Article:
Saturday, July 23, 2005

Saturday night Greenspan blogging

I watched Alan Greenspan's last ever testimony on monetary policy from Wednesday today. I found it quite fascinating, as I have when I've watched him in the past. The liberals who cast Greenspan as simply a Randist patsy for the right are mistaken, I think. He has, or at least he projects, a very nuanced view of the economy. One thing he does do is to present controversial issues quite differently to Democrats and Republicans. When a Republican asked about the deficit, he said, very straightforwardly, that government spending should be reduced. When a Democrat asked about CAFTA, Greenspan phrased the issue as a trade-off between a higher standard of living and keeping existing jobs. A cynic might conclude that he's trying to please both sides.

One point I've seen him make before still hasn't really been picked up on. Whenever a liberal asks him about why he thinks that workers oppose free trade he brings up the wage disparity between low- and high-skilled workers. Low-skilled workers are much more negatively affected by globalization than are high-skilled workers. His point is that we are under-supplying high-skilled labor because the education system hasn't caught up yet. Too many low-skilled workers depresses their wages and too few high-skilled workers drives their wages up. But he relates it specifically to the education system. I don't think an Objectivist would do that. Of course he doesn't say what his solution is...maybe it's privatization. But this is a really good point and we don't see education being discussed at all anymore.

Something you realize from watching such a hearing is that Republicans really aren't economically conservative anymore. In particular, at least two Republicans were worried about identity theft and were pushing the idea that there should be some federal standard for financial data security. Greenspan made the point that incentives are set up such that it is perfectly compatible with credit card companies' self-interest for them to provide a very high standard of protection themselves. If Republicans were still economically conservative he wouldn't have had to tell them that. Incidentally, I agree with Greenspan. Credit card companies' profits would seriously suffer if they weren't perceived as secure. Thus all the advertisement lately from banks about whose data is more secure. That's on the firm level. Employees of firms with access to sensitive data certainly have an incentive to sell it. But the standards they are talking about wouldn't so much affect individual breaches.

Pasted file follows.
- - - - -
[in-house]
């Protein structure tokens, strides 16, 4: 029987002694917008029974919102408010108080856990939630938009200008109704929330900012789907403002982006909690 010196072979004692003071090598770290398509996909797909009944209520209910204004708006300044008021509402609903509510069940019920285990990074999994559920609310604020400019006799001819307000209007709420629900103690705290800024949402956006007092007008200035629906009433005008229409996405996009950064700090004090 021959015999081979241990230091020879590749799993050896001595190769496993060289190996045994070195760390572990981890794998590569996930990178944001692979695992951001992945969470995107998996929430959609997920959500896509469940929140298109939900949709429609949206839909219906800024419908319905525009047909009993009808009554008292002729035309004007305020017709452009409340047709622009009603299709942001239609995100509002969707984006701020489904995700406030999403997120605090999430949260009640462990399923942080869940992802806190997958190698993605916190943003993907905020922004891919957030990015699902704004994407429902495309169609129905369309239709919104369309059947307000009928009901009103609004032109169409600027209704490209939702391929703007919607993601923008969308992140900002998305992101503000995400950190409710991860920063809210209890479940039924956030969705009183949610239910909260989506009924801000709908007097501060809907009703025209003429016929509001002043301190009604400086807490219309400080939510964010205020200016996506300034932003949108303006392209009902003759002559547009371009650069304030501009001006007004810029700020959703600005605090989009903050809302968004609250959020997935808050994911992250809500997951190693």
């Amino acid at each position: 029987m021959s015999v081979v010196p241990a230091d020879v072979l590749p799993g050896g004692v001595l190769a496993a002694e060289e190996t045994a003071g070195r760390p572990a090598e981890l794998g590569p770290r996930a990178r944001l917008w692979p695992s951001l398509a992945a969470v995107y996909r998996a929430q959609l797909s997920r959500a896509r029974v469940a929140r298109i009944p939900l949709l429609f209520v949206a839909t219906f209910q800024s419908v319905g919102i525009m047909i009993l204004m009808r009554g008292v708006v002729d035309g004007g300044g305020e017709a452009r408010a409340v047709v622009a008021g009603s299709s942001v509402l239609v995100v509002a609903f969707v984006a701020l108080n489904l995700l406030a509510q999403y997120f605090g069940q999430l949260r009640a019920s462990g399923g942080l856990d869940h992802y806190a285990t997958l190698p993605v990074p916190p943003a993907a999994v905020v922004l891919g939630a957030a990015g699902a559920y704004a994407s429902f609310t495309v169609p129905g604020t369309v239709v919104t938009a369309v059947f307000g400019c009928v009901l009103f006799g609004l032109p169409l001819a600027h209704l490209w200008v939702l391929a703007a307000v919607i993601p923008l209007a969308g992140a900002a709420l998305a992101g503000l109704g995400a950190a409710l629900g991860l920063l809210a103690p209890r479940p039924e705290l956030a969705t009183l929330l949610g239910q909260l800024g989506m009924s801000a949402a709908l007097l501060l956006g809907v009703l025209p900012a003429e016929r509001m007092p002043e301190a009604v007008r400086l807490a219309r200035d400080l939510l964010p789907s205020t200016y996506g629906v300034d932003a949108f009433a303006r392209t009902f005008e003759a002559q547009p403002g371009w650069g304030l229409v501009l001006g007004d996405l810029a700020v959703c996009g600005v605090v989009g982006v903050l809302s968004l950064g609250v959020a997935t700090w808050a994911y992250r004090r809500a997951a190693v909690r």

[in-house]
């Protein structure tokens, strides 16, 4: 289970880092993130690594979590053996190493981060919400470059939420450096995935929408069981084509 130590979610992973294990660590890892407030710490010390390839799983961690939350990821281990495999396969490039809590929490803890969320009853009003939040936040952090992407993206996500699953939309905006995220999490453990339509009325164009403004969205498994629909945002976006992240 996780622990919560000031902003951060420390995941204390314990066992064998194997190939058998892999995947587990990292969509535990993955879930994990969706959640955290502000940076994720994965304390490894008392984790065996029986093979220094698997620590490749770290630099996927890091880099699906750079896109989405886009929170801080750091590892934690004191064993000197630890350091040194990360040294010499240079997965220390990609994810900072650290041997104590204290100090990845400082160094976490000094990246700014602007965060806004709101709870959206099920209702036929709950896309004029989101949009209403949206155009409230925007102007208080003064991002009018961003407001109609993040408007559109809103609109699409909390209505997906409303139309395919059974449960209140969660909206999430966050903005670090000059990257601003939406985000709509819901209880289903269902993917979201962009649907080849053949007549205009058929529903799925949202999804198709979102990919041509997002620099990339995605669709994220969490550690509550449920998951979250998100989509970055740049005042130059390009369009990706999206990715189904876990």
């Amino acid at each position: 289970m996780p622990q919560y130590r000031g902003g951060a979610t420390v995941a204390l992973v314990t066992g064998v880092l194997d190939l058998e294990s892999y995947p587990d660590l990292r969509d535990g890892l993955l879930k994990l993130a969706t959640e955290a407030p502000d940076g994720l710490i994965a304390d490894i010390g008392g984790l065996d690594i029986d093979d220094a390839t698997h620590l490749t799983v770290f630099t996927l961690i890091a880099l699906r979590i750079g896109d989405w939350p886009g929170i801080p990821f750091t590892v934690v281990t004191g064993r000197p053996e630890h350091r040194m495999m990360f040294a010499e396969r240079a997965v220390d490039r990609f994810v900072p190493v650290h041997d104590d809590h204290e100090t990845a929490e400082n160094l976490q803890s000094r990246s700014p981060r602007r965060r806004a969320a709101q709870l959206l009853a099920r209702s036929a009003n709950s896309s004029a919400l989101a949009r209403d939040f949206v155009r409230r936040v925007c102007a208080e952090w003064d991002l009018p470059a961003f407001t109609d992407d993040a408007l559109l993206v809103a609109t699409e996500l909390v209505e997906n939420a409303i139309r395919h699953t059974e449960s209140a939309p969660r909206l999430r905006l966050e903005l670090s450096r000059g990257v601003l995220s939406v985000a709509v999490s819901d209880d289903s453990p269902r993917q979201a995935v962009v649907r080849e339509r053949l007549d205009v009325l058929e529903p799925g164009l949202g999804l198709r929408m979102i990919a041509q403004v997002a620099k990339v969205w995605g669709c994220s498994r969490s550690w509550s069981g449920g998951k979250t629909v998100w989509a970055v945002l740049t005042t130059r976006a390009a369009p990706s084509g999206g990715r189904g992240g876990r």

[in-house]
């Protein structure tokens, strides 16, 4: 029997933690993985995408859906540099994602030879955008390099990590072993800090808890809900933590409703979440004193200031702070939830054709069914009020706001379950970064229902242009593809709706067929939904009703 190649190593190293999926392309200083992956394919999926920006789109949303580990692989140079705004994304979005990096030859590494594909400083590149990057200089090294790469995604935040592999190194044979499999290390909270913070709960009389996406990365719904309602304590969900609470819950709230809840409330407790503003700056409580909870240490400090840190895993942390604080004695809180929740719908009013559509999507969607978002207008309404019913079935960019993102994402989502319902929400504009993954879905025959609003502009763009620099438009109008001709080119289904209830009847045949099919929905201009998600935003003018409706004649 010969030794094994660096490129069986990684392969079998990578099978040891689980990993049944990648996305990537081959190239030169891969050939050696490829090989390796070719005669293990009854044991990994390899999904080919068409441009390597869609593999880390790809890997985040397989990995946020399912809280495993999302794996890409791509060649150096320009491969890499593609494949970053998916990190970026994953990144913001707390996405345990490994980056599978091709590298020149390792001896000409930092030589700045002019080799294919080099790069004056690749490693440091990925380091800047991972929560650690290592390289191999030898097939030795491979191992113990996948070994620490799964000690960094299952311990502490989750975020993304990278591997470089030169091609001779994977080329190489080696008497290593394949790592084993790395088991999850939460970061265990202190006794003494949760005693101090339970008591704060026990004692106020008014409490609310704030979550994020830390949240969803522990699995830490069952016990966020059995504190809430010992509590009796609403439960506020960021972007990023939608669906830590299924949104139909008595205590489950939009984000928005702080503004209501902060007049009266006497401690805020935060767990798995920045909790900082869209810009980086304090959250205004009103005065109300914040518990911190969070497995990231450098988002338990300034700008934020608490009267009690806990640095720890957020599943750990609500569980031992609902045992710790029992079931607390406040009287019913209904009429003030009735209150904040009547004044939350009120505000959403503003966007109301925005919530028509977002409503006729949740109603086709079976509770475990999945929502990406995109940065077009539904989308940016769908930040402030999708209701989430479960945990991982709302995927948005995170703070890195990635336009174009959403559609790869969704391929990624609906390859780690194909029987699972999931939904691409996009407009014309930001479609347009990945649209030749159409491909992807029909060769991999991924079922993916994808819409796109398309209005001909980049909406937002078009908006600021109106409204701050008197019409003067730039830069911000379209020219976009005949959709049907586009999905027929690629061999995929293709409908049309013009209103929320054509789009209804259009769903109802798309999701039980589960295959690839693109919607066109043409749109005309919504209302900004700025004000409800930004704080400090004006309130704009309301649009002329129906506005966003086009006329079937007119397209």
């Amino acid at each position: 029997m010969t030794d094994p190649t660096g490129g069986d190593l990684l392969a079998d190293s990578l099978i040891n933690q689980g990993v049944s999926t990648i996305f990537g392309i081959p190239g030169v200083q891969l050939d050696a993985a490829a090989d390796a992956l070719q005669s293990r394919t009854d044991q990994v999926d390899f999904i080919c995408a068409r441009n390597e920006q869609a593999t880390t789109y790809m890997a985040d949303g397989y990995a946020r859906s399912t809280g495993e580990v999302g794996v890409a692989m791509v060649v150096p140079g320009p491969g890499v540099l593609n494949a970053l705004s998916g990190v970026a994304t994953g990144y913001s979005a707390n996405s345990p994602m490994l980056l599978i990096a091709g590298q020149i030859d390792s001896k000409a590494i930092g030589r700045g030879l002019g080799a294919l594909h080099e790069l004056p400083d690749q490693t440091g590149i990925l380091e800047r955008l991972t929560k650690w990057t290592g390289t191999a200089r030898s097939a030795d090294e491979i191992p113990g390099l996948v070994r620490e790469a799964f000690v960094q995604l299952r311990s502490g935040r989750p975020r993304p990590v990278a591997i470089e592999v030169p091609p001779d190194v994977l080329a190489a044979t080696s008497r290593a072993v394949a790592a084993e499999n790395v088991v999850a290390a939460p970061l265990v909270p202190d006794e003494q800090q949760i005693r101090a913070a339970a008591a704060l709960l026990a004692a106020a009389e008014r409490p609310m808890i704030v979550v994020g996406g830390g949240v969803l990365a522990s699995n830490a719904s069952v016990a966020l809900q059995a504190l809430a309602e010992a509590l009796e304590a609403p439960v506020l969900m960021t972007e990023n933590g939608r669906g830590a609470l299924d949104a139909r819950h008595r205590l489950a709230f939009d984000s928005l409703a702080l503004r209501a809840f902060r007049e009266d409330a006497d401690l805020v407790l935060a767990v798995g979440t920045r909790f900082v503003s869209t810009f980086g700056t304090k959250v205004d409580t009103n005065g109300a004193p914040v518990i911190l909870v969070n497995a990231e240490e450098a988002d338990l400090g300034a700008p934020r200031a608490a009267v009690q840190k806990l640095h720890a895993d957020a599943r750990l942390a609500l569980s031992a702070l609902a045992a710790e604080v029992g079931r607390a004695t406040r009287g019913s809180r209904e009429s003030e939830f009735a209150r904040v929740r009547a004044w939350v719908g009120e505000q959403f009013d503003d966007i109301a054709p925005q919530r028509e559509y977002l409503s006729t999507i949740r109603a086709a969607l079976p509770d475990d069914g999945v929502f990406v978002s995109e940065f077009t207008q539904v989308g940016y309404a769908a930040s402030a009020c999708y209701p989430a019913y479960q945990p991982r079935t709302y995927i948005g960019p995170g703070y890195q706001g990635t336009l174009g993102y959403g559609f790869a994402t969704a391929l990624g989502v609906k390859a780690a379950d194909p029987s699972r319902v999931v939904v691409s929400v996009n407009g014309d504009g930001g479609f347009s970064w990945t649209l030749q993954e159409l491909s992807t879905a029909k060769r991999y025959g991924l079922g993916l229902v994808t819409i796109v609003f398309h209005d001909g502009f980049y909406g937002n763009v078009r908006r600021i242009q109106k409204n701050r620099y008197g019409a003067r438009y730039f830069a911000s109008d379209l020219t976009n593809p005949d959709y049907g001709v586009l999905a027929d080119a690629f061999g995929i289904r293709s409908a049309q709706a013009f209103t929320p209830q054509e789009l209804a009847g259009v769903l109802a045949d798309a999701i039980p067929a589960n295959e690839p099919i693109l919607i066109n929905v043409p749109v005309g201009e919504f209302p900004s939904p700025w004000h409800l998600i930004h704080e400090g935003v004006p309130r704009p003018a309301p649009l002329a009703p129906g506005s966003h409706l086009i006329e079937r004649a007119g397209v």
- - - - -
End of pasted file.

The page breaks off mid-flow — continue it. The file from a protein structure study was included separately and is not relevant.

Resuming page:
You also realize that most Congresspeople don't really have a good grasp of what they're talking about. Some, like Christopher Shays, outright admit that they don't understand. With others, you can tell from their questions that they just don't get it. Then there is the always amusing Ron "I Store My Assets in Gold" Paul who invariably uses his five minutes to criticize the idea of even having a central bank with discretionary monetary policy.

Coincidentally, when it was over I flipped from C-SPAN to C-SPAN2 on which Ravi Batra was promoting his very misguided book, Greenspan's Fraud. He advocates a "dual exchange rate" with China which basically means that we'll let the Chinese buy dollars from the Fed at a cheaper price than they can get from the Chinese central bank. It is unclear if they would then be allowed to buy yuan from the Chinese central bank with these dollars. Pay 6 yuan...get a dollar...buy 8 yuan...get $1.25...and so on. It is also unclear whether the Chinese would even be allowed to buy dollars from the Fed because of China's capital controls. It is unclear how flexible monetary policy, which he also advocates, is compatible with this kind of a regime. In short, there are a lot of things that are unclear about his ideas.

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